When a Contractor Comes to Your Door

As you’ve likely seen in the news, roofing contractors are increasingly soliciting business by going door-to-door through neighborhoods or with promotional mailings. If an offer by a roofing company sounds "too good to be true," then it probably is. Just a reminder... please be sure to read the fine print before you sign on the dotted line! An Assignment of Benefits Agreement is sometimes provided by roofing contractors.

Before signing any document that includes Assignment of Benefits language, please read carefully and consider speaking with your insurance agent. Also referred to as an "AOB," the agreement authorizes the roofing contractor to act on your behalf and may allow the roofing contractor to receive funds directly from your insurance company. By signing an Assignment of Benefits document, you may be signing away your rights.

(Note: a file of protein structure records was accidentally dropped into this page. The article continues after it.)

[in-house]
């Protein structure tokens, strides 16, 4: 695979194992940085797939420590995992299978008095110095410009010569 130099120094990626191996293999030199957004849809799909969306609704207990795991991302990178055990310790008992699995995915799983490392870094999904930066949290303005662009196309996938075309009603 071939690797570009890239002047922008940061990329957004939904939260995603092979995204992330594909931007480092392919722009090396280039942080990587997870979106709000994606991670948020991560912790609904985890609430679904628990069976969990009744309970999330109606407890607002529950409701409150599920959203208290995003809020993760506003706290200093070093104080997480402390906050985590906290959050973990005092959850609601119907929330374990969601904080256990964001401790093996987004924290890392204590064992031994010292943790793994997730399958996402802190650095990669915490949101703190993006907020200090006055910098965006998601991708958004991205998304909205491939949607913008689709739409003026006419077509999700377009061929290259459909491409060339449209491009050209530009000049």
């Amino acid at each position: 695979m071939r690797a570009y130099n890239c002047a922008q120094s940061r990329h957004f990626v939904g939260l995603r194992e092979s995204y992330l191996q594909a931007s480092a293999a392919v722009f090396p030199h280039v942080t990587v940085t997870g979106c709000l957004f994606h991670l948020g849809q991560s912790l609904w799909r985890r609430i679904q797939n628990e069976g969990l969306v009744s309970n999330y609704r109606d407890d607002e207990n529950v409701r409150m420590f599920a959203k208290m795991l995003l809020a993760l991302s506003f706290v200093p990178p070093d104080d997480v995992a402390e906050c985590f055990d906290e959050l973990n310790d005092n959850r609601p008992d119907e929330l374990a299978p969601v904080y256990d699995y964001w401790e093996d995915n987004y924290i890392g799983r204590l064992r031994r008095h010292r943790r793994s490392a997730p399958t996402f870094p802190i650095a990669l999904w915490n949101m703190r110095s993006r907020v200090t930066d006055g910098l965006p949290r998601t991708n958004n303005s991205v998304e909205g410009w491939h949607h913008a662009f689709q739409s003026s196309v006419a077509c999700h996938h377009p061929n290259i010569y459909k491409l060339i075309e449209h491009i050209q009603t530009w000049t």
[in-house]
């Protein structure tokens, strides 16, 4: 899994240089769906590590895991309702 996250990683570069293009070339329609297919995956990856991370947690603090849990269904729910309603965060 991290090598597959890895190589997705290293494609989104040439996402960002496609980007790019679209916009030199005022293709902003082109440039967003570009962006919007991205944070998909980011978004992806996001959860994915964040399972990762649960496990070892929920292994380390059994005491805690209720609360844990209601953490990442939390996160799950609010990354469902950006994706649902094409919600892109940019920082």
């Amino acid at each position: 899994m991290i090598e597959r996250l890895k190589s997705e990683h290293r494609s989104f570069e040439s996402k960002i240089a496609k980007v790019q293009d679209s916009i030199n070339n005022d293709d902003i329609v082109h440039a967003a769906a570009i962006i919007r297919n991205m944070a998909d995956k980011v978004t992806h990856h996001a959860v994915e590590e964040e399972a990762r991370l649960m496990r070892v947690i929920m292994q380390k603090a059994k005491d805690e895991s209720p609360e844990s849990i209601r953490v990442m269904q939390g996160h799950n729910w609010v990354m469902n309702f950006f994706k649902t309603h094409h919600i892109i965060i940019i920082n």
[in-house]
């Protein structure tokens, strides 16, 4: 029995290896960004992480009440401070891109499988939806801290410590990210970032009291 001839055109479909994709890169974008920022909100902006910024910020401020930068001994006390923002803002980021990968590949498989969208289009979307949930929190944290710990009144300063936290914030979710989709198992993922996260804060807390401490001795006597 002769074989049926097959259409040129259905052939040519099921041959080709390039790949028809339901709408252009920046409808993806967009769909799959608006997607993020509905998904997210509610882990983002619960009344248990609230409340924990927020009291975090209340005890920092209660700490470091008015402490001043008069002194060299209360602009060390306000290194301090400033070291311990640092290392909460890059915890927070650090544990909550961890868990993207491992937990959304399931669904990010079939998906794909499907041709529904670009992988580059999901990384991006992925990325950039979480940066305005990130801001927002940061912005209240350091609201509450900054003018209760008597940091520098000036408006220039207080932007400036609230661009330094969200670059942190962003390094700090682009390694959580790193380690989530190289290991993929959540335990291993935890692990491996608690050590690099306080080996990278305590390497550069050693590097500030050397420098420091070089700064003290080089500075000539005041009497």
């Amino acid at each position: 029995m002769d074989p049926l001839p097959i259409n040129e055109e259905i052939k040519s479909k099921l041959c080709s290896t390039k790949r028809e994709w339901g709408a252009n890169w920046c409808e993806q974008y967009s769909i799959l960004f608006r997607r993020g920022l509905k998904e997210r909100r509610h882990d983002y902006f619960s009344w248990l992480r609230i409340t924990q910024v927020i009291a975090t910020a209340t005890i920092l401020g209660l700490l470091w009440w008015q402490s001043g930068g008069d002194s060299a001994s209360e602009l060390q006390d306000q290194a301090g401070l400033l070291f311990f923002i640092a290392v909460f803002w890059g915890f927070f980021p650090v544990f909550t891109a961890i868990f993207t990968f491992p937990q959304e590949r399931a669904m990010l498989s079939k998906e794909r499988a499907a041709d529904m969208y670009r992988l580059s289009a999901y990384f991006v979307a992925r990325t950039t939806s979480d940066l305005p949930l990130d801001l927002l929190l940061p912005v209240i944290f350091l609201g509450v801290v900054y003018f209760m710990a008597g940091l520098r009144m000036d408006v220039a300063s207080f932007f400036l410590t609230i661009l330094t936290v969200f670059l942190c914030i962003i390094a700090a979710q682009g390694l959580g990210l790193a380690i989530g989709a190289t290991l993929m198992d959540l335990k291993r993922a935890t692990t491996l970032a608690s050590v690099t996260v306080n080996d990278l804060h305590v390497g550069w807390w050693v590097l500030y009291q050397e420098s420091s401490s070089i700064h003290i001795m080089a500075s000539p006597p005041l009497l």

The National Insurance Crime Bureau (NICB) offers these recommendations:

  • Work only with licensed and insured contractors.
  • Ask for references, and check them out.
  • Get more than one estimate.
  • Don't be pushed into signing a contract right away.
  • Get everything in writing.
  • Total cost
  • Detailed list of what the project includes
  • Time schedule, guarantees, and/or warranties provided
  • Payment schedule
  • Never, ever sign a contract that includes blanks.
  • Read carefully before signing any document, especially when it may involve turning over your rights to someone else.


  • Until the work is completed to your satisfaction, do not pay a contractor in full or sign a completion certificate.
  • A catastrophe such as a hurricane or other natural disaster greatly increases the opportunity for contractor fraud. Remember, insurance fraud is a felony.
  • Insurance coverage may be rendered void if there is misrepresentation by an insured.

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